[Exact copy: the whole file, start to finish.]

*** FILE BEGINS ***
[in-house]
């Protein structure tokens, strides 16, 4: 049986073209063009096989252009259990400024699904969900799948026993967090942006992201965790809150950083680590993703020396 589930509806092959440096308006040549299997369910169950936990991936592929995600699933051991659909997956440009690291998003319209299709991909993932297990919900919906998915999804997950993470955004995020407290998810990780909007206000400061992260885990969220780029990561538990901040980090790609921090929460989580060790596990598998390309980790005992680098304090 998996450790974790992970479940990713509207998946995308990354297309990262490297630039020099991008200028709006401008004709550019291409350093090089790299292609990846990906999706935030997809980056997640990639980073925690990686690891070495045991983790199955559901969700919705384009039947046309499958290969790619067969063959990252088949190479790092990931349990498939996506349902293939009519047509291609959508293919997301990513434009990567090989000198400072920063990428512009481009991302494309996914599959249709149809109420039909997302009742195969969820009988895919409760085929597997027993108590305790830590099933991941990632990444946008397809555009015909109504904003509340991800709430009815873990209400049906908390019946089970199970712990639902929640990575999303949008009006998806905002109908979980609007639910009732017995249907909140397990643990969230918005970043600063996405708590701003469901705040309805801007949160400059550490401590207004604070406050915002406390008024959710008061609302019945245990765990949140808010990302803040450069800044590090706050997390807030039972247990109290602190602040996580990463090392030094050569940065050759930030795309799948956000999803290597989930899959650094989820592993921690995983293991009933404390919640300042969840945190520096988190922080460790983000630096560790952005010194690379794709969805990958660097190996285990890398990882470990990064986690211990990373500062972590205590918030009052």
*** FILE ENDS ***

[in-house]
């Protein structure tokens, strides 16, 4: 049986073209063009096989252009259990400024699904969900799948026993967090942006992201965790809150950083680590993703020396 589930509806092959440096308006040549299997369910169950936990991936592929995600699933051991659909997956440009690291998003319209299709991909993932297990919900919906998915999804997950993470955004995020407290998810990780909007206000400061992260885990969220780029990561538990901040980090790609921090929460989580060790596990598998390309980790005992680098304090 998996450790974790992970479940990713509207998946995308990354297309990262490297630039020099991008200028709006401008004709550019291409350093090089790299292609990846990906999706935030997809980056997640990639980073925690990686690891070495045991983790199955559901969700919705384009039947046309499958290969790619067969063959990252088949190479790092990931349990498939996506349902293939009519047509291609959508293919997301990513434009990567090989000198400072920063990428512009481009991302494309996914599959249709149809109420039909997302009742195969969820009988895919409760085929597997027993108590305790830590099933991941990632990444946008397809555009015909109504904003509340991800709430009815873990209400049906908390019946089970199970712990639902929640990575999303949008009006998806905002109908979980609007639910009732017995249907909140397990643990969230918005970043600063996405708590701003469901705040309805801007949160400059550490401590207004604070406050915002406390008024959710008061609302019945245990765990949140808010990302803040450069800044590090706050997390807030039972247990109290602190602040996580990463090392030094050569940065050759930030795309799948956000999803290597989930899959650094989820592993921690995983293991009933404390919640300042969840945190520096988190922080460790983000630096560790952005010194690379794709969805990958660097190996285990890398990882470990990064986690211990990373500062972590205590918030009052």